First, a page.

Annual gathering of Indigenous chiefs goes today through Thursday in Niagara Falls, Ont.
By Susana Mas, CBC News Posted: Jul 12, 2016
The Assembly of First Nations signed an agreement with the RCMP on Tuesday to address racism and discrimination within the force as the two sides look for new ways to improve relations ahead of the federal government’s inquiry into missing and murdered Indigenous women.
The memorandum of understanding comes just over six months after RCMP Commissioner Bob Paulson openly admitted during the Special Chiefs in Assembly last December there are “racists” inside his police force.
“We invited the commissioner back again … to be part of this MOU… about how can we work together to deal with issues, deal with all those misconceptions that are within the police,” said National Chief Perry Bellegarde as the AFN kicked off its three-day annual general meeting in Niagara Falls, Ont.
“How can we work together to make sure that that air is cleared, that cloud is gone, that there is a bright sunny way within that RCMP?,” Bellegarde said.
While the government is not expected to launch an inquiry into missing and murdered Indigenous women during the assembly, Indigenous Affairs Minister Carolyn Bennett told First Nations chiefs it is “very close” to making that announcement.
Bellegarde said an inquiry will force police to answer some difficult questions about the force’s own shortcomings.
“When the inquiry is announced, be prepared, because you will come under question and focus about why did you not put more resources into these things upon investigation… why was there not more respect for the families, why was there not more communication? All these things are going to come out.”
“There is still a lot of hurt, still a lot of pain with the families that are still looking for closure,” Bellegarde said.
The national chief said the launch of a national inquiry into missing and murdered Indigenous women could come later this month, or next month.
In his opening remarks, Bellegarde said Indigenous communities are “gaining momentum” — the theme of this year’s general assembly.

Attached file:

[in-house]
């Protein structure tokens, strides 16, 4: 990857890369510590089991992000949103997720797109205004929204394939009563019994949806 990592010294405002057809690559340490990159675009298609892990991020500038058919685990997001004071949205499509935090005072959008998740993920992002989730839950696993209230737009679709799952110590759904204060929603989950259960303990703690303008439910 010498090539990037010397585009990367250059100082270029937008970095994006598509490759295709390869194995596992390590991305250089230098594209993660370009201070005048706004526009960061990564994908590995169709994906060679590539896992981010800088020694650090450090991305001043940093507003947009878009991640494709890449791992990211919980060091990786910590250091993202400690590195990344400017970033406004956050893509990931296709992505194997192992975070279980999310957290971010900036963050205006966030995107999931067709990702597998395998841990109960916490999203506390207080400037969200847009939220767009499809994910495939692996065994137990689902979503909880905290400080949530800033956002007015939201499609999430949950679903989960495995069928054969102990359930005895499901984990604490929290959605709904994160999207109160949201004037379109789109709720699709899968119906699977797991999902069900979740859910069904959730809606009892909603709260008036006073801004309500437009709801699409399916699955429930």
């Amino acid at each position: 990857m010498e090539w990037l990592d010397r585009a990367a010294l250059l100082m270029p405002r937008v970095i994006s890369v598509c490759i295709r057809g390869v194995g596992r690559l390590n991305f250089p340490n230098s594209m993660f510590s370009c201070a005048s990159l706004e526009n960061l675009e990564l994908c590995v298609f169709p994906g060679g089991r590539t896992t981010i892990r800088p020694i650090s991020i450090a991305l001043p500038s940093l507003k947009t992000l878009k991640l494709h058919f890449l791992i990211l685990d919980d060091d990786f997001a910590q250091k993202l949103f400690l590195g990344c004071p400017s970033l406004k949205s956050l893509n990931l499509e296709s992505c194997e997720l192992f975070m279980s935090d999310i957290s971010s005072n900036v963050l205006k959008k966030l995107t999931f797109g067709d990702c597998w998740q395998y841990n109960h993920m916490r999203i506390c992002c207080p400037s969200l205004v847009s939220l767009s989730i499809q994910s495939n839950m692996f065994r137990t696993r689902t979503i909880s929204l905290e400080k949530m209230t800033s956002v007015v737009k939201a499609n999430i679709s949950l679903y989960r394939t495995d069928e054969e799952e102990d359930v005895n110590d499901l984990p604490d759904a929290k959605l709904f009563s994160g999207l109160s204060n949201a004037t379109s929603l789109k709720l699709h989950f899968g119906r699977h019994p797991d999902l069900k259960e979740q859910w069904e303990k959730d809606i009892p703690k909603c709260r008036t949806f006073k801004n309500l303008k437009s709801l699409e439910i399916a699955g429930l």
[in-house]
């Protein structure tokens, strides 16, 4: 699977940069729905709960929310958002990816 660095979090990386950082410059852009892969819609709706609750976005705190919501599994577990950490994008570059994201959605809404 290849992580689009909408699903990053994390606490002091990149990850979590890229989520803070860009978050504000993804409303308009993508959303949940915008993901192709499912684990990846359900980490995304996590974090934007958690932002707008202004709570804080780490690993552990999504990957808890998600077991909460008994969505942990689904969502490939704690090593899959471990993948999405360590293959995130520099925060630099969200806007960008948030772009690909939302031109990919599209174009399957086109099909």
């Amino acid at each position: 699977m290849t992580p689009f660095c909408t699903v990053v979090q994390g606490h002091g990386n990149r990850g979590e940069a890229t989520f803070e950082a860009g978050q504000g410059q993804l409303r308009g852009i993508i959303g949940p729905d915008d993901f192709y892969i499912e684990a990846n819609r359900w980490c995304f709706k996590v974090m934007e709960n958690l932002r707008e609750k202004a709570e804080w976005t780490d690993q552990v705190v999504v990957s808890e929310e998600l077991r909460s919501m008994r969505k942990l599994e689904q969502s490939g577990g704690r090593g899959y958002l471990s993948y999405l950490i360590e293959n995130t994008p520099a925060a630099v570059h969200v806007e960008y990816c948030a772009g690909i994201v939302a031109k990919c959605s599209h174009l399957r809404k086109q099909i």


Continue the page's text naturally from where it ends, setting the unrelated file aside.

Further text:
“It doesn’t mean all of our issues have been solved. But what it does mean is that, for the first time in a very long time, there is reason to believe that we are on the cusp of great change,” Bellegarde said.
“But it will take all of us, working together, to make it real for everyone.”
Bellegarde said the AFN also signed a memorandum of understanding with the federal government “to create a new fiscal relationship, one based on real needs.”
The AFN signed the MOU with Bennett to form a working group to advise the government on how it should move forward with funding for Indigenous communities.
The agreement follows the Trudeau government’s pledge to forge a new fiscal relationship with First Nations.
First Nations to benefit from Hydro One shares
The general assembly began with Ontario Regional Chief Isadore Day announcing that First Nations communities in Ontario will benefit from the sale of Hydro One shares.
“As of 9 a.m. this morning, the province of Ontario has entered into an agreement in principle will all 133 First Nations communities to sell 15 million shares of Hydro One for our collective benefit,” Day said in his opening remarks.
Some eight months ago, Ontario began the biggest sell-off of a Canadian crown corporation in 20 years.
Chiefs will also hash out strategies for moving beyond the Indian Act, the primary legislation used by the federal government to administer everything from laws to membership and elections in First Nation communities.
Environment Minister Catherine McKenna is also scheduled to attend the assembly.
While Prime Minister Justin Trudeau met with chiefs at a 2015 AFN gathering, his office told CBC he will not be attending the general assembly in Niagara Falls this week.